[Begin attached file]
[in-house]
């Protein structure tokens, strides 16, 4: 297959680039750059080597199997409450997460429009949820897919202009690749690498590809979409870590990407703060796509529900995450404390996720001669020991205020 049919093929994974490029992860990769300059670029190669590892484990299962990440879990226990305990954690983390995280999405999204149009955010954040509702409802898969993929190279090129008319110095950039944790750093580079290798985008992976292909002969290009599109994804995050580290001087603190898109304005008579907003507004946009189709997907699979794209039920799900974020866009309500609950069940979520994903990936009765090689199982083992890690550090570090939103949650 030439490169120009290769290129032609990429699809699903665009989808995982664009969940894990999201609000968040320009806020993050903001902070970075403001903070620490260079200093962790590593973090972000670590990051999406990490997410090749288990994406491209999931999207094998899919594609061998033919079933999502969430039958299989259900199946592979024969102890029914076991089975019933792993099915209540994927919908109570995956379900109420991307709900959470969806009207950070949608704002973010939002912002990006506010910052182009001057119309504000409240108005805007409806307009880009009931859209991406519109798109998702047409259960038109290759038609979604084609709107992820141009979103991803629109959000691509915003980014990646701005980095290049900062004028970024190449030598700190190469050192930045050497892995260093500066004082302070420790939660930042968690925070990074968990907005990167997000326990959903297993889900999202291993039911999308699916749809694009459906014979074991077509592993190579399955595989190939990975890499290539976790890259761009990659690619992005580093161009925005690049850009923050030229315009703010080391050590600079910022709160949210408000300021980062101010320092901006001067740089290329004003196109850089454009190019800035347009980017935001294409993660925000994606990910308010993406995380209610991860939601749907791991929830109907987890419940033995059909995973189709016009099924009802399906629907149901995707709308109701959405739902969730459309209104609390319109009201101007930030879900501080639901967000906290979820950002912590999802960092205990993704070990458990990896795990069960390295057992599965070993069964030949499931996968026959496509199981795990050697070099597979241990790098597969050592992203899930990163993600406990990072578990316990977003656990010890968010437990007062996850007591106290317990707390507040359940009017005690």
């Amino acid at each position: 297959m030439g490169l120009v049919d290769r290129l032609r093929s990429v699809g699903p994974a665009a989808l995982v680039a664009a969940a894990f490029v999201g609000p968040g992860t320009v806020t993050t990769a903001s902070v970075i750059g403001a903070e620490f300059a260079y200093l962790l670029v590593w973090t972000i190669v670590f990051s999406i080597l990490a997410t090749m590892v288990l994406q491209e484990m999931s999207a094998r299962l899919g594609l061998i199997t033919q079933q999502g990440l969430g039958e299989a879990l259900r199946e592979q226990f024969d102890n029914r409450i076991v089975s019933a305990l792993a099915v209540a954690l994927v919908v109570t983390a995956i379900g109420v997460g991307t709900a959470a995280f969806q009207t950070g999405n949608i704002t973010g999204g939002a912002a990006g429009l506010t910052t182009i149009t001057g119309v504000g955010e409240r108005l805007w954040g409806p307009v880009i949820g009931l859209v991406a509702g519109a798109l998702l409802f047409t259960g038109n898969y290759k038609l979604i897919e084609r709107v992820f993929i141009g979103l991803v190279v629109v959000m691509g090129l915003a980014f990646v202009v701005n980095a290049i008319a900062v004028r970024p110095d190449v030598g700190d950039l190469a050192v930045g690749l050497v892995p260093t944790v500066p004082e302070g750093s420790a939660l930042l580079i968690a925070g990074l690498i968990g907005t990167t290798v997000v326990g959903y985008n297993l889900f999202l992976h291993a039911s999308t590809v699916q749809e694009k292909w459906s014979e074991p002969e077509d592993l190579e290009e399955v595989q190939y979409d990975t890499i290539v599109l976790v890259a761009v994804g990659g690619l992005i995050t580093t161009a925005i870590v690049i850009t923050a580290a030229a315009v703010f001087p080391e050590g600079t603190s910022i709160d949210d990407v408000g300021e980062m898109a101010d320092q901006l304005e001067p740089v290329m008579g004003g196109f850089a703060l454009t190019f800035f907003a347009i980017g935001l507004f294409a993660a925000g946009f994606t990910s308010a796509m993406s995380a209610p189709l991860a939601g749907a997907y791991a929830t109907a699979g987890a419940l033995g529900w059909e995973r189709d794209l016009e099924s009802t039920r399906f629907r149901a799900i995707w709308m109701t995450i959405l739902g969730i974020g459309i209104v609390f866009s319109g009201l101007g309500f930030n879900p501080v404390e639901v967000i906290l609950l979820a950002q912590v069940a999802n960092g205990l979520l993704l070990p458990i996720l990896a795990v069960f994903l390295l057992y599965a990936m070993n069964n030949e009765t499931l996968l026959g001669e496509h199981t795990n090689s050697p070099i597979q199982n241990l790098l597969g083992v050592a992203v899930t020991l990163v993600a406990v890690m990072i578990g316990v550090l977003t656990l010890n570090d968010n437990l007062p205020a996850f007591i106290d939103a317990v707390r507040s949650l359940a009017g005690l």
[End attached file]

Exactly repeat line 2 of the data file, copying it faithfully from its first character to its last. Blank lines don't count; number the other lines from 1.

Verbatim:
């Protein structure tokens, strides 16, 4: 297959680039750059080597199997409450997460429009949820897919202009690749690498590809979409870590990407703060796509529900995450404390996720001669020991205020 049919093929994974490029992860990769300059670029190669590892484990299962990440879990226990305990954690983390995280999405999204149009955010954040509702409802898969993929190279090129008319110095950039944790750093580079290798985008992976292909002969290009599109994804995050580290001087603190898109304005008579907003507004946009189709997907699979794209039920799900974020866009309500609950069940979520994903990936009765090689199982083992890690550090570090939103949650 030439490169120009290769290129032609990429699809699903665009989808995982664009969940894990999201609000968040320009806020993050903001902070970075403001903070620490260079200093962790590593973090972000670590990051999406990490997410090749288990994406491209999931999207094998899919594609061998033919079933999502969430039958299989259900199946592979024969102890029914076991089975019933792993099915209540994927919908109570995956379900109420991307709900959470969806009207950070949608704002973010939002912002990006506010910052182009001057119309504000409240108005805007409806307009880009009931859209991406519109798109998702047409259960038109290759038609979604084609709107992820141009979103991803629109959000691509915003980014990646701005980095290049900062004028970024190449030598700190190469050192930045050497892995260093500066004082302070420790939660930042968690925070990074968990907005990167997000326990959903297993889900999202291993039911999308699916749809694009459906014979074991077509592993190579399955595989190939990975890499290539976790890259761009990659690619992005580093161009925005690049850009923050030229315009703010080391050590600079910022709160949210408000300021980062101010320092901006001067740089290329004003196109850089454009190019800035347009980017935001294409993660925000994606990910308010993406995380209610991860939601749907791991929830109907987890419940033995059909995973189709016009099924009802399906629907149901995707709308109701959405739902969730459309209104609390319109009201101007930030879900501080639901967000906290979820950002912590999802960092205990993704070990458990990896795990069960390295057992599965070993069964030949499931996968026959496509199981795990050697070099597979241990790098597969050592992203899930990163993600406990990072578990316990977003656990010890968010437990007062996850007591106290317990707390507040359940009017005690």